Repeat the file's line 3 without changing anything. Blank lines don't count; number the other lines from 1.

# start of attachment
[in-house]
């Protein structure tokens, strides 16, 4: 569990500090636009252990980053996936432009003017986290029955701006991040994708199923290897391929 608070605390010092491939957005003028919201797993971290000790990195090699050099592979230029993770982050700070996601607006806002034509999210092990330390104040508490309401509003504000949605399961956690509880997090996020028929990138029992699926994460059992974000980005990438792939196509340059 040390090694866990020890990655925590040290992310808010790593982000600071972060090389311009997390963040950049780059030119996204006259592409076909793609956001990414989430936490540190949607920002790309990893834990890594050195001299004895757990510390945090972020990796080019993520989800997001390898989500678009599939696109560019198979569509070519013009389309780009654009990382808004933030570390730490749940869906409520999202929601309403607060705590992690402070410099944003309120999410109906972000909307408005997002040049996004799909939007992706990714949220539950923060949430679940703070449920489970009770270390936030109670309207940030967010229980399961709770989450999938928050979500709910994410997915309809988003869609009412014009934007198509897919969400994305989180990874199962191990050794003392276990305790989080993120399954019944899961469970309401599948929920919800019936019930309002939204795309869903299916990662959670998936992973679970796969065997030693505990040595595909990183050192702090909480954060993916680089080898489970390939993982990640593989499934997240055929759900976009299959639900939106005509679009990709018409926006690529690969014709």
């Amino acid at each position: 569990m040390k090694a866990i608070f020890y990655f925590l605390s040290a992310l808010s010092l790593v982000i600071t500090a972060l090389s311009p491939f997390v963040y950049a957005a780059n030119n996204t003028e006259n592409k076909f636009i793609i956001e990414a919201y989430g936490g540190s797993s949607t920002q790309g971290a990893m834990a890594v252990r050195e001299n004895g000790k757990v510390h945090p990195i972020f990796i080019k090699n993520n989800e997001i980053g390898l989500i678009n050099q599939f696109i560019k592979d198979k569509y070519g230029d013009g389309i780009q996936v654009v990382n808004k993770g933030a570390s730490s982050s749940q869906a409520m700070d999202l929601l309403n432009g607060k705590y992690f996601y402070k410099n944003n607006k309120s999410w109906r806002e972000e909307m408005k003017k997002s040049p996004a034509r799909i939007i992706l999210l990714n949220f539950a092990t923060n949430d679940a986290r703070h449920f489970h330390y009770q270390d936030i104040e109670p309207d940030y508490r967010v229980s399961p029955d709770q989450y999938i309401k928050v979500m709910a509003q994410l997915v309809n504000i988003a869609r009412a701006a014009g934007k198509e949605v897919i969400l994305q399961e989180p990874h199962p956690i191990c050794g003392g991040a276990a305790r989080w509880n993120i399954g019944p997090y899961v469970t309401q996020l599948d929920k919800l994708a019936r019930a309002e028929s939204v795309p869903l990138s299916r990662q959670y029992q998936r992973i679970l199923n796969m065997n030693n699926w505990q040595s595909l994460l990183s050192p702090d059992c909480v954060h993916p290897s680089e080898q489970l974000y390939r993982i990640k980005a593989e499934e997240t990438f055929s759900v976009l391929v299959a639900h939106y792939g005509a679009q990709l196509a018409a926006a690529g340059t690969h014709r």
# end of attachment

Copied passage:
């Amino acid at each position: 569990m040390k090694a866990i608070f020890y990655f925590l605390s040290a992310l808010s010092l790593v982000i600071t500090a972060l090389s311009p491939f997390v963040y950049a957005a780059n030119n996204t003028e006259n592409k076909f636009i793609i956001e990414a919201y989430g936490g540190s797993s949607t920002q790309g971290a990893m834990a890594v252990r050195e001299n004895g000790k757990v510390h945090p990195i972020f990796i080019k090699n993520n989800e997001i980053g390898l989500i678009n050099q599939f696109i560019k592979d198979k569509y070519g230029d013009g389309i780009q996936v654009v990382n808004k993770g933030a570390s730490s982050s749940q869906a409520m700070d999202l929601l309403n432009g607060k705590y992690f996601y402070k410099n944003n607006k309120s999410w109906r806002e972000e909307m408005k003017k997002s040049p996004a034509r799909i939007i992706l999210l990714n949220f539950a092990t923060n949430d679940a986290r703070h449920f489970h330390y009770q270390d936030i104040e109670p309207d940030y508490r967010v229980s399961p029955d709770q989450y999938i309401k928050v979500m709910a509003q994410l997915v309809n504000i988003a869609r009412a701006a014009g934007k198509e949605v897919i969400l994305q399961e989180p990874h199962p956690i191990c050794g003392g991040a276990a305790r989080w509880n993120i399954g019944p997090y899961v469970t309401q996020l599948d929920k919800l994708a019936r019930a309002e028929s939204v795309p869903l990138s299916r990662q959670y029992q998936r992973i679970l199923n796969m065997n030693n699926w505990q040595s595909l994460l990183s050192p702090d059992c909480v954060h993916p290897s680089e080898q489970l974000y390939r993982i990640k980005a593989e499934e997240t990438f055929s759900v976009l391929v299959a639900h939106y792939g005509a679009q990709l196509a018409a926006a690529g340059t690969h014709r």